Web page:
What do you find interesting about Shakespeares representation of different types of love in As you like it?
William Shakespeare paints the trials and tribulations of Rosalind and Orlando on the brooding canvas of the court and a jovial one of the country. Rosalind and Orlando two ardent lovers segregated in the realms of the comedy which is characterised by mistaken identities, deceptions and transformations. There is a wide spectrum of the representations of love in As you like it the portrayal of true and unconditional love felt between Rosalind and Orlando juxtaposed to the lusty and physical infatuation shared by Touchstone and Audrey. Shakespeare provides the characters with the opportunity to articulate their personal and philosophical sentiment about the subject, expressing views about the different types of love experienced not only by the characters, but also in life in general.
Rosalind and Orlando have a romantic love adorned between them which is initially represented similarly to the situation of Romeo and Juliet the circumstances of two families ostracised by an ancient vendetta producing two star-crossed lovers. Rosalind is bound by her usurping uncle who detests Orlandos father.
My fathers rough and envious disposition,
sticks me at heart.
This suggests that the progression of Rosalinds love with Orlando seems initially unattainable. At the preliminary acquaintance with Orlando she presents him with her necklace as a symbol of support and a cue to court her. Orlando remains tongue-tied at this gesture which portrays his requited feelings towards her. The way in which they meet and fall in love is traditional, Rosalind is won over by Orlando's manly labours and good looks at his wrestling match , and performs her feminine obligation of mercy by trying to dissuade him from what appears to be such a disastrous venture. It is true love at first sight, another traditional feature of such a romance. Celia believes Rosalinds ardour towards Orlando is merely lasciviousness. The phrase,
Is it possible, on such a sudden, you should fall into so
gstrong a liking wit old Sir Rolands youngest son
This represents Celias shock at Rosalinds claims to be in love with him when they have only momentarily met. However, a new dimension is added by Rosalind's disguise as Ganymede and her suggestion that Orlando pretend to court her. The words,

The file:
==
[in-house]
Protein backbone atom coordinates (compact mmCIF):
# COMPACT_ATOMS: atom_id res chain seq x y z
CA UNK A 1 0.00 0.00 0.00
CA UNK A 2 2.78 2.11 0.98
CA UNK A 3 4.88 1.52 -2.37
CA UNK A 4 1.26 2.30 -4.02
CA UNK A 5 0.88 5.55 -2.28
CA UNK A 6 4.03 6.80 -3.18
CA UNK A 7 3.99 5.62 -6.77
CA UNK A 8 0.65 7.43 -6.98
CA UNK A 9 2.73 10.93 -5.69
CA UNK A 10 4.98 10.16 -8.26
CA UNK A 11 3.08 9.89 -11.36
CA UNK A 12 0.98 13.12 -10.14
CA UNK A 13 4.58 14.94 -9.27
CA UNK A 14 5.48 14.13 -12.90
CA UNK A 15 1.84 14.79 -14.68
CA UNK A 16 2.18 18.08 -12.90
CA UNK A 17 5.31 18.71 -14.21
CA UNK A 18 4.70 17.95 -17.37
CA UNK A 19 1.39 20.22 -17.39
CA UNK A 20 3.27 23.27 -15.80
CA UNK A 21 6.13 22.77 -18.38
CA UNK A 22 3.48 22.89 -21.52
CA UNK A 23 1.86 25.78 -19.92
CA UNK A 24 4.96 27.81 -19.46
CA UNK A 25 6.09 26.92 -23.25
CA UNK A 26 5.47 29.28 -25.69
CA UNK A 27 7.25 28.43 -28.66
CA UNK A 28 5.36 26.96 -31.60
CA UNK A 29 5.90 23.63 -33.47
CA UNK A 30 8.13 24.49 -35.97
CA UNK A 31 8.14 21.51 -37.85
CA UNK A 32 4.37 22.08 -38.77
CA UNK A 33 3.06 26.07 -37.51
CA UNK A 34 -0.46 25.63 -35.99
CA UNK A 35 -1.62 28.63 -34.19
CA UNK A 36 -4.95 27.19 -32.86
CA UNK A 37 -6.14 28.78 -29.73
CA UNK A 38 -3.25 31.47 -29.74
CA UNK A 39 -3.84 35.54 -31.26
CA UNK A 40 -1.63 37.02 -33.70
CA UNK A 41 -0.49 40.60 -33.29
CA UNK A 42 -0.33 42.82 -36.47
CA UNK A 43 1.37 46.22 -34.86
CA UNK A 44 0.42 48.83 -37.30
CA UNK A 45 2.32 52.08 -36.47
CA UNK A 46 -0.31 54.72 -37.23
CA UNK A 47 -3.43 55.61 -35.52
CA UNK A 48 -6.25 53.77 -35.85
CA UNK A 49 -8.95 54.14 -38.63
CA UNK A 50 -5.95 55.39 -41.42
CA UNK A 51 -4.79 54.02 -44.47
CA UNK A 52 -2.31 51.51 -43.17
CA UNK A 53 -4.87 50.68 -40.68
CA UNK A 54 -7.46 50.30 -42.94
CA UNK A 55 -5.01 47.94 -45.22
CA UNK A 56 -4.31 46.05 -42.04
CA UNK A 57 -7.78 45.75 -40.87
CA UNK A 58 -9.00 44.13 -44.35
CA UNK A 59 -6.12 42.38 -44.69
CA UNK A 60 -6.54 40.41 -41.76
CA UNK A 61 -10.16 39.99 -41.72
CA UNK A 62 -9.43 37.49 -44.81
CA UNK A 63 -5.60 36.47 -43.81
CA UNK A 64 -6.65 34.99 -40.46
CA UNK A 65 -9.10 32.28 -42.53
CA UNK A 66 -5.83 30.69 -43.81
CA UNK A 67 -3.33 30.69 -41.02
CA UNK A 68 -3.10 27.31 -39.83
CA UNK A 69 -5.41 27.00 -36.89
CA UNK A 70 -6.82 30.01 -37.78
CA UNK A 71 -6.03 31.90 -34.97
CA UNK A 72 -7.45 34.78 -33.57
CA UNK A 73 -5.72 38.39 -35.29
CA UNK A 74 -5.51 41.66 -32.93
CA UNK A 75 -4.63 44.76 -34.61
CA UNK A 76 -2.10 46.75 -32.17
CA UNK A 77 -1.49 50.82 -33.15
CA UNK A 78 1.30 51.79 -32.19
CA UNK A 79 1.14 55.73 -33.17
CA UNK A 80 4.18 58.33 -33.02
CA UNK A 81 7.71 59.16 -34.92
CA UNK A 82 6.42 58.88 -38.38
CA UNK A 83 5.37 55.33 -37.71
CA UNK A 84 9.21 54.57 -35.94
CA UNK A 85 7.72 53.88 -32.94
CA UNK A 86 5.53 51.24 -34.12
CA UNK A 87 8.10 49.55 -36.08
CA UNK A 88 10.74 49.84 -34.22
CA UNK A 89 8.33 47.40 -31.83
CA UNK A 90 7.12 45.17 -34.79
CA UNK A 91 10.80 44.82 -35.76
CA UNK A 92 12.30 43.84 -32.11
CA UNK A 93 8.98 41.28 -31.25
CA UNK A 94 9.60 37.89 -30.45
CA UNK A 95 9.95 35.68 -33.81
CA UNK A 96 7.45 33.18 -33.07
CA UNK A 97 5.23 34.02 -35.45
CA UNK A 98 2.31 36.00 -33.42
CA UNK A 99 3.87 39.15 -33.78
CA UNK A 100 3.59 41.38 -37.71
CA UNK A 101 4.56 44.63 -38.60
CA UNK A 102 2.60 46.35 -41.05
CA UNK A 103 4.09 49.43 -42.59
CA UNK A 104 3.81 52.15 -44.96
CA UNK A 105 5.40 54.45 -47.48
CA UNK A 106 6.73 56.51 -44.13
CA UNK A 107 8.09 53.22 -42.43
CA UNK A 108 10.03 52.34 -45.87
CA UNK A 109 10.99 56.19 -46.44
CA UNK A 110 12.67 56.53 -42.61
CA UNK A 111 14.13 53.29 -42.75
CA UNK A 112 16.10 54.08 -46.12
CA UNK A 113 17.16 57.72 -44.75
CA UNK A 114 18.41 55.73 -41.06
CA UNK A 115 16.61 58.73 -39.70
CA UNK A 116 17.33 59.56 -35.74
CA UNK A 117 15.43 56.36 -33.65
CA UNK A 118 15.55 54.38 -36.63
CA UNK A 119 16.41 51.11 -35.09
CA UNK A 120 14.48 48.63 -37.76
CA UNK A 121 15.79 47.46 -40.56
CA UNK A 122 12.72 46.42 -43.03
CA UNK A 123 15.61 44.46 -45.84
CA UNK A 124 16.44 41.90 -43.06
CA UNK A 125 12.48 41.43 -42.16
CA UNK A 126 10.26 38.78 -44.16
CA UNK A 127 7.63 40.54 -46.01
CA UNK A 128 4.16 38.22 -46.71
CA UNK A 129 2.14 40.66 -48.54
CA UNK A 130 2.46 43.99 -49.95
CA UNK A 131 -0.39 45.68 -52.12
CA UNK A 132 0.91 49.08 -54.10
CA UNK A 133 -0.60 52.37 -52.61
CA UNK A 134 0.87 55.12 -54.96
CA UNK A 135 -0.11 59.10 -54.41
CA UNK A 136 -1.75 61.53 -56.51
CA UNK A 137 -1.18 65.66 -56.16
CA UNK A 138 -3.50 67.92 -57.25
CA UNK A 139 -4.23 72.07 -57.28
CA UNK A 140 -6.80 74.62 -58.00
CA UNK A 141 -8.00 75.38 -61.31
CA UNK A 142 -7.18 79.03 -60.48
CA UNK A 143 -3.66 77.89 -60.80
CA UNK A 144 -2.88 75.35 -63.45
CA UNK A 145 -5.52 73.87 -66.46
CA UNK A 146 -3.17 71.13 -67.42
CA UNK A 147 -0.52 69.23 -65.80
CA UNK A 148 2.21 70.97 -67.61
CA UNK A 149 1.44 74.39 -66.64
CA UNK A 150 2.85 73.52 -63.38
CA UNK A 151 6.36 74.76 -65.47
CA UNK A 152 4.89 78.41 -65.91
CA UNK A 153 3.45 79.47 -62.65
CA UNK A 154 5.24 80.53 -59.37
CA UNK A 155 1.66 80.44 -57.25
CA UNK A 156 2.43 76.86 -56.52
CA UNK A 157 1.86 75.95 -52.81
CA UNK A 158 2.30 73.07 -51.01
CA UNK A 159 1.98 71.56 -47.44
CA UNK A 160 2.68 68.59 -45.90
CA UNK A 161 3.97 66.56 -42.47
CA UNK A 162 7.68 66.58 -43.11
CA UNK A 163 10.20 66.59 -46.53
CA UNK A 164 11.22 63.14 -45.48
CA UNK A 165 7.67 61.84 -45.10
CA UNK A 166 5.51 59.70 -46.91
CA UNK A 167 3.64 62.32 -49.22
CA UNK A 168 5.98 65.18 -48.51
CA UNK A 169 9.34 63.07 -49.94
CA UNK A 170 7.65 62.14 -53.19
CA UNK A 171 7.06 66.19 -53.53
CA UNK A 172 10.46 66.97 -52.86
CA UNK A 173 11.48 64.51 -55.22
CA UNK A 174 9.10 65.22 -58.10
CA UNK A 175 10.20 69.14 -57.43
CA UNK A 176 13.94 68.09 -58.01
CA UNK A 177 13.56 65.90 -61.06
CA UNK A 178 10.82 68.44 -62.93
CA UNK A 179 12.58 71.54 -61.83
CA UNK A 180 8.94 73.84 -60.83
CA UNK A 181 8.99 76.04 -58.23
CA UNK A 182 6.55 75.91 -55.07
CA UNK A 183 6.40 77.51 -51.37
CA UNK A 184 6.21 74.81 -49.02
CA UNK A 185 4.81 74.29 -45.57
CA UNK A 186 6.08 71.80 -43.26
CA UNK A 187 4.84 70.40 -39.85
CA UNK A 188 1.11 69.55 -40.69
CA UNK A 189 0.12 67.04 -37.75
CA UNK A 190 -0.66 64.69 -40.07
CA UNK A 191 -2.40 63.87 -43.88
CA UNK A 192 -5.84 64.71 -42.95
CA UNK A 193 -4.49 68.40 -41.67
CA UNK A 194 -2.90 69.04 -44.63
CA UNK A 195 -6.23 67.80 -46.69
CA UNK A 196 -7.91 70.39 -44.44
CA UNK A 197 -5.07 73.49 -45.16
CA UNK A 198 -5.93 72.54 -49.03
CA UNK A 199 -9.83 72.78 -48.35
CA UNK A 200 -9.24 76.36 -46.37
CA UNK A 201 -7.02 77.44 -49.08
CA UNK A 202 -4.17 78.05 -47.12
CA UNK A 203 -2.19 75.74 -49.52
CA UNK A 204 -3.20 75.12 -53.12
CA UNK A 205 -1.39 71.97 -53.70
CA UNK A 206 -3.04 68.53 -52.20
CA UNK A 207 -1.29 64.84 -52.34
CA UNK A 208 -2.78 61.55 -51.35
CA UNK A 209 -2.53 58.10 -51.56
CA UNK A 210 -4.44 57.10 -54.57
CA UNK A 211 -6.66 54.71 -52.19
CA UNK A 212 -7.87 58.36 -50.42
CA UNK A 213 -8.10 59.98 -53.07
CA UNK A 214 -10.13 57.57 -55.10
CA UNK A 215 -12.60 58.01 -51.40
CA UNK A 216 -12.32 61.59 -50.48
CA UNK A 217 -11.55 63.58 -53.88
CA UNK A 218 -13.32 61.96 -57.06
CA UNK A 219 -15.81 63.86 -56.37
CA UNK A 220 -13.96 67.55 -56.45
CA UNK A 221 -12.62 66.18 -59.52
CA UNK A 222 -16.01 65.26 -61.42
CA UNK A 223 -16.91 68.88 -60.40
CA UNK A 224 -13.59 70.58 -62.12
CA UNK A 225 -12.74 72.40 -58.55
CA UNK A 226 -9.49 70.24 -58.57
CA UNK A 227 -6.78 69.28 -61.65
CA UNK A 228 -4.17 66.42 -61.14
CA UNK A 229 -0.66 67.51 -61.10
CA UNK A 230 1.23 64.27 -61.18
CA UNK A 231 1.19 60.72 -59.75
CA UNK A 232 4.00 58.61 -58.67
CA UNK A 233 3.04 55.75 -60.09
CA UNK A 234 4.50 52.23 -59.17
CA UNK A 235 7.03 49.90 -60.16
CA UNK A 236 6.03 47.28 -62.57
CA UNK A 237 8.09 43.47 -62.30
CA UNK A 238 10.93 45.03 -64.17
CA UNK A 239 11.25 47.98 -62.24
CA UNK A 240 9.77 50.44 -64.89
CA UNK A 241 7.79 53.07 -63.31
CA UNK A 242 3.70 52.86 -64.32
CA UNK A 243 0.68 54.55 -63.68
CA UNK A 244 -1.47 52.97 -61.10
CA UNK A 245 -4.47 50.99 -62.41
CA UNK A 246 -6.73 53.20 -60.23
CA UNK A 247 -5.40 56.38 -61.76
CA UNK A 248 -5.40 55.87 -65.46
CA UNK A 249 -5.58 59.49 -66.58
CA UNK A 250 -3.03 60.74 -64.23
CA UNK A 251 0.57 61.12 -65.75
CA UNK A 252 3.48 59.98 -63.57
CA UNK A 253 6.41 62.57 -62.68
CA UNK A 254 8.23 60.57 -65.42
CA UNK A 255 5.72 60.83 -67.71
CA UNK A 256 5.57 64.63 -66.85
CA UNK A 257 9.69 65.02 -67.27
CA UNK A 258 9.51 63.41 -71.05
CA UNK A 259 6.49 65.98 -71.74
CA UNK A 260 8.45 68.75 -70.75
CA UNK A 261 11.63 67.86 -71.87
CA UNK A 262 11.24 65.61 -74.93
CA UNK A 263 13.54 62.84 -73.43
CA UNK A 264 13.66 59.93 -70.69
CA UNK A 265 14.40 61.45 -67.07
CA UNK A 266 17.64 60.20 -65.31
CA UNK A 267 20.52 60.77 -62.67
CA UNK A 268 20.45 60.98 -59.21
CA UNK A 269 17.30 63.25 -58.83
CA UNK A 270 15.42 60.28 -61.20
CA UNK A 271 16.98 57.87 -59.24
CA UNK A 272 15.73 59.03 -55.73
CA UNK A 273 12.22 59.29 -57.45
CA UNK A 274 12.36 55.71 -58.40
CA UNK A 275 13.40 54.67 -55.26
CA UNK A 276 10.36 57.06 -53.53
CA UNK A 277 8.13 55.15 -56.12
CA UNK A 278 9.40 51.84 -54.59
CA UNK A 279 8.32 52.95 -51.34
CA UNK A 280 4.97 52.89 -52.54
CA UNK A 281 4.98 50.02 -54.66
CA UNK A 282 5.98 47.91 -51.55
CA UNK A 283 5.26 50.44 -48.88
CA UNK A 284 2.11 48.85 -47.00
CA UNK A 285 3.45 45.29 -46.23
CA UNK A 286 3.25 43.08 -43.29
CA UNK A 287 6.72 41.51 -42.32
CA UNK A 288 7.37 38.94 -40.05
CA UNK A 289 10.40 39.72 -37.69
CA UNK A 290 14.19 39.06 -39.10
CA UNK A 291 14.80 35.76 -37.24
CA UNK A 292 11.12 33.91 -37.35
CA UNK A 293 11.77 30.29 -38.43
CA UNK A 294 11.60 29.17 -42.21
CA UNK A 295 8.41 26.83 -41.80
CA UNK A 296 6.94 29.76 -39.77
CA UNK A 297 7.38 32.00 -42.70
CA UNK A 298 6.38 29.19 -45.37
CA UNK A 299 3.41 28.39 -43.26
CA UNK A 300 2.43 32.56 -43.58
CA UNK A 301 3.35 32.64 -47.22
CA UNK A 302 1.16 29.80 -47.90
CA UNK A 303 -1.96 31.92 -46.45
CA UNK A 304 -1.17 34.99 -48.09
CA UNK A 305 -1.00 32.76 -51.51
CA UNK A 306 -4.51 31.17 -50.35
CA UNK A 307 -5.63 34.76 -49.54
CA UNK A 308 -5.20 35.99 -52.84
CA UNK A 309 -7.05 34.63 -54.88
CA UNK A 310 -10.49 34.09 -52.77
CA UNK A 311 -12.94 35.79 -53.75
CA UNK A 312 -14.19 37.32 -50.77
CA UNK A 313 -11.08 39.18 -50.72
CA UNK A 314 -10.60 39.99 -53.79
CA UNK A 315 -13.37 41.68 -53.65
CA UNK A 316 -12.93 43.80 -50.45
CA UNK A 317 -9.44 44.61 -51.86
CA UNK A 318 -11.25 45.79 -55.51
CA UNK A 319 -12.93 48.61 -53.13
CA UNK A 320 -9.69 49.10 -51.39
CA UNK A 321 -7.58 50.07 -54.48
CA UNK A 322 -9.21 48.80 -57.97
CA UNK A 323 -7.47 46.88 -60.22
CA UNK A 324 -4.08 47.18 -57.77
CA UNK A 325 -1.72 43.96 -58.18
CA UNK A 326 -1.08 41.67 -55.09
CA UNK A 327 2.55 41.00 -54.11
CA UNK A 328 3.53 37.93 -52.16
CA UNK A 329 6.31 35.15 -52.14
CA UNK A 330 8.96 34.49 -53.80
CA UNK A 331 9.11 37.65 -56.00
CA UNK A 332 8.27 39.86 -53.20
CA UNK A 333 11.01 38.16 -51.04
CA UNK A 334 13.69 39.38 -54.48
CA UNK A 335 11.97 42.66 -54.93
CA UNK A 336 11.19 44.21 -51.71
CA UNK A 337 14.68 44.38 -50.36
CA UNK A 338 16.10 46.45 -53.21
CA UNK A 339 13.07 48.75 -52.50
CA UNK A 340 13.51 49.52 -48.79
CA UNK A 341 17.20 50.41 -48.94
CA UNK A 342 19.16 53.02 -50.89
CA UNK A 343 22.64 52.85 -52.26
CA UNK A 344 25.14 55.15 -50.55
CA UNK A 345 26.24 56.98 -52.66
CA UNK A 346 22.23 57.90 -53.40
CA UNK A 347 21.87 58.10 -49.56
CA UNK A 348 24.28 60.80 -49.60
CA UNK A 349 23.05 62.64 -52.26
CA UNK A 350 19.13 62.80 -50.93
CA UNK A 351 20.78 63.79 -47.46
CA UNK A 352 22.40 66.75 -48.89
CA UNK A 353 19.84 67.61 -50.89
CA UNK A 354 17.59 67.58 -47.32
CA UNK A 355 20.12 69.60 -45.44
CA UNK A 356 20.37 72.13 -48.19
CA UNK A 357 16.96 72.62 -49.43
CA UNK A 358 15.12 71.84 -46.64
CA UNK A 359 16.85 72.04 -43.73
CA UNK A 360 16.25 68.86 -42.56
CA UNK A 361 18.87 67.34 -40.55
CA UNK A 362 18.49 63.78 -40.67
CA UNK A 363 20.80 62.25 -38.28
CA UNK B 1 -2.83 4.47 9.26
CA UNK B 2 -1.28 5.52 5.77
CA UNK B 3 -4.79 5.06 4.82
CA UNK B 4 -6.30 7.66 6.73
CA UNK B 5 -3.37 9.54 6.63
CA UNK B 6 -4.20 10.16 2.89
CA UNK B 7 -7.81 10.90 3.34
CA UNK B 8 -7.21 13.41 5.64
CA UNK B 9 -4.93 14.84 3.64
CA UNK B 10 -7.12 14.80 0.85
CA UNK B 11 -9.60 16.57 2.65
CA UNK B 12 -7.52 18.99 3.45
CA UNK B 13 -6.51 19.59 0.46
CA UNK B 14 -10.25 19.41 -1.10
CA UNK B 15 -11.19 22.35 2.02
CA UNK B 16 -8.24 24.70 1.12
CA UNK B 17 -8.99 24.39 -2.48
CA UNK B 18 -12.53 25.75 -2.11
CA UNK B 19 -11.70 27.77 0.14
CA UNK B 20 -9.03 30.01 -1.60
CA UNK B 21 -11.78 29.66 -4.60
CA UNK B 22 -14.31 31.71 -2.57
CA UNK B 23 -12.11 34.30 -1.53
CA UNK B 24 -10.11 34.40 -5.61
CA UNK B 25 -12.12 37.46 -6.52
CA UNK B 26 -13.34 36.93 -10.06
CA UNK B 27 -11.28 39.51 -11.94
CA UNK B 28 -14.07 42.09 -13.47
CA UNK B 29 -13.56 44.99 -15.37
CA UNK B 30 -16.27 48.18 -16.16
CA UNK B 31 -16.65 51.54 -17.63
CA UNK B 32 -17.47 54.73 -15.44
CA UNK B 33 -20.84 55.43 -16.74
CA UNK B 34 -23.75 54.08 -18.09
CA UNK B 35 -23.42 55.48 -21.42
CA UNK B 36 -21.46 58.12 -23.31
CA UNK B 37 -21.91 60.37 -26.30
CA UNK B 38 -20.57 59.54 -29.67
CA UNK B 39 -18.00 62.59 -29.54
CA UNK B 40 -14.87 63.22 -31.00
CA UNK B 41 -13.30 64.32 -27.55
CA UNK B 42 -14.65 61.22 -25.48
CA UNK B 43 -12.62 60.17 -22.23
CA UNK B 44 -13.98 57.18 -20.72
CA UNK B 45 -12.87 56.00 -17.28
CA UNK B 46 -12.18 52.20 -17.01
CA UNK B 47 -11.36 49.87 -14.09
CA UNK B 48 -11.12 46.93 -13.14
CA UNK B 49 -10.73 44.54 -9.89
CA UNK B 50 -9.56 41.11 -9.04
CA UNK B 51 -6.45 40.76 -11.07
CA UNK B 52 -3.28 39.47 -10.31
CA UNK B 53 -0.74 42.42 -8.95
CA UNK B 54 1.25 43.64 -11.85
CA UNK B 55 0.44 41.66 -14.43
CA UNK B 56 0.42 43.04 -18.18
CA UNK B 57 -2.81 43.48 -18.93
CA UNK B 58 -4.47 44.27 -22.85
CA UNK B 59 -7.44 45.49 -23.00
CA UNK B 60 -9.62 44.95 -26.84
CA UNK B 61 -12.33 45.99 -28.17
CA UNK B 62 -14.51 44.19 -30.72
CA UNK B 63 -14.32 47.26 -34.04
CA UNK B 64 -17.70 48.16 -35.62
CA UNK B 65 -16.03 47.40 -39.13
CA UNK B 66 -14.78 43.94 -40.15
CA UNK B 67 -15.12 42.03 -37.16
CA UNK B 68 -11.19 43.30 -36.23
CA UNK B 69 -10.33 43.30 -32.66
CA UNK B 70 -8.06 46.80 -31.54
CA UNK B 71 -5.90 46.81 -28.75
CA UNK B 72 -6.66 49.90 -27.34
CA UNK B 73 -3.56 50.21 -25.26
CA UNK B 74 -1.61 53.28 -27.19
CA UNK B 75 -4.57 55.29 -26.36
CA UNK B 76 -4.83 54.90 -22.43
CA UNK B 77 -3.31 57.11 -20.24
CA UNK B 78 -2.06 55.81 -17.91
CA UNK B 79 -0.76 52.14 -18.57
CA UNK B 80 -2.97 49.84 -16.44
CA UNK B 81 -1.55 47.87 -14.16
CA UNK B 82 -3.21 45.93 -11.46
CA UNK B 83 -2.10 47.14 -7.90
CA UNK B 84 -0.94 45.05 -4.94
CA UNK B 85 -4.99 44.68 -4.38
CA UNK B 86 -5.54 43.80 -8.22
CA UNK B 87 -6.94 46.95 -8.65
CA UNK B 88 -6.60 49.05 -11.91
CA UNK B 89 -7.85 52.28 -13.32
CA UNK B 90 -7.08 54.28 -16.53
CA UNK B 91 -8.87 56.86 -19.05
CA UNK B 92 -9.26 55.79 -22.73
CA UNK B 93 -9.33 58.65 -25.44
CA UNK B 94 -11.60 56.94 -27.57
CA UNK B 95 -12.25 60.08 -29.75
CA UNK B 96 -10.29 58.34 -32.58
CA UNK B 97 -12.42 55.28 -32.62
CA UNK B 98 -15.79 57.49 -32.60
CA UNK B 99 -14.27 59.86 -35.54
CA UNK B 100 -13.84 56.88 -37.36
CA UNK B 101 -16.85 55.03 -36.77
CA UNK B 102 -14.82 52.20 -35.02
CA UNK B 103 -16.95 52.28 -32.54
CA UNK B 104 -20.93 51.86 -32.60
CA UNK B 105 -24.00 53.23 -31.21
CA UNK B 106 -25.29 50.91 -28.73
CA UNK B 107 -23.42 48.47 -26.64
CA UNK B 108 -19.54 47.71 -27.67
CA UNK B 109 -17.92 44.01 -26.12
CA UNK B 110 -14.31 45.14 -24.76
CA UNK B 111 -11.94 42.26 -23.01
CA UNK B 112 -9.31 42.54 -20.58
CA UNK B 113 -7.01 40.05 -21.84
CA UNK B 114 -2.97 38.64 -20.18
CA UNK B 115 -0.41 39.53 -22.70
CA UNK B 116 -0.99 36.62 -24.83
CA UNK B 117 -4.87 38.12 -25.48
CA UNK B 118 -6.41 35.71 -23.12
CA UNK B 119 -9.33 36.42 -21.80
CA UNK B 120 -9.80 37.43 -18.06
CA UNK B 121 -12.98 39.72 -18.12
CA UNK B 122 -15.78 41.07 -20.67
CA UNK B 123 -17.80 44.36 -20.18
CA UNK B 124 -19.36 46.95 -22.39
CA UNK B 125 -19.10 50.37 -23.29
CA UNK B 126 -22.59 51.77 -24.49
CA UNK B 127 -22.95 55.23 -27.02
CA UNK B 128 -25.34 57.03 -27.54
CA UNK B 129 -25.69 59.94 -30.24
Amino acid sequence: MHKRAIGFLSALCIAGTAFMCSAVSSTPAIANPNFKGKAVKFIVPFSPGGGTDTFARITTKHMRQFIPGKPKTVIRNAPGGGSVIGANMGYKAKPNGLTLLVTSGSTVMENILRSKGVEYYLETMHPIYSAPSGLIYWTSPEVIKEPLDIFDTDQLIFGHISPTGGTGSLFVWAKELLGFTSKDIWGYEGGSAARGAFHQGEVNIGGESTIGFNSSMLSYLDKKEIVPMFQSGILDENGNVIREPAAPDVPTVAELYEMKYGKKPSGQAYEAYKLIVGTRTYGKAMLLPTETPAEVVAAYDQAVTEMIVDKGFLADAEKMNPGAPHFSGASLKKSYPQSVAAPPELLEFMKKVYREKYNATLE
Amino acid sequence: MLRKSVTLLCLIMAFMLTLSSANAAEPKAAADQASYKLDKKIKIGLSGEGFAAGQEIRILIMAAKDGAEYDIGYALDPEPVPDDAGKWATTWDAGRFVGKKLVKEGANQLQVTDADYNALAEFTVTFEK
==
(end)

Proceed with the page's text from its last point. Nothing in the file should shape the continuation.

A lean cheek, which you have not; a blue ye and sunken,
which you have not; an unquestionable spirit, which you have not;
a beard neglected which you have not.
But you are no such man;
you are rather point-device to your accoutrements, as loving
yourself than seeming the lover of any other.
This states that when in love there is no time to be besotted on your appearance as you are profoundly thinking of your lover. This is the way in which Shakespeare gives Rosalind the chance to test the authenticity of Orlandos love to her. She is compelling him in a subtle manner to prove his love for her.
Orlando's attraction to her in her boyish guise is unexpected and accomplishes the humorous aspect of the play. At times Rosalind unintentionally abandons her guise of Ganymede, reflecting her true thoughts for Orlando. At the sight of Orlandos blood she faints and pretends to have been acting. There is a real chemistry between Orlando and Ganymede which can only be derived to ones imagination of Orlandos true sexuality or his innate response to Ganymedes genuine identity. There are sentences laden with innuendo, such as "Fair youth, I would I could make thee believe I love," However, in spite of her self-assurance before Orlando, the audience is totally in sympathy with her, knowing her true love for Orlando, which she accidentally demonstrates many times.
The lack of love between Orlando and Oliver is due to the hierarchy of positions within the de Boys household where Oliver has acquired all the wealth and status and deprives Orlando of the love of a true brother.
Although Oliver has acknowledged that his brother is a good person he is still within himself to feel utmost hostility towards him. The following phrase distinguishes this;
I shall see an end of him, for my soul - yet I know not why - hates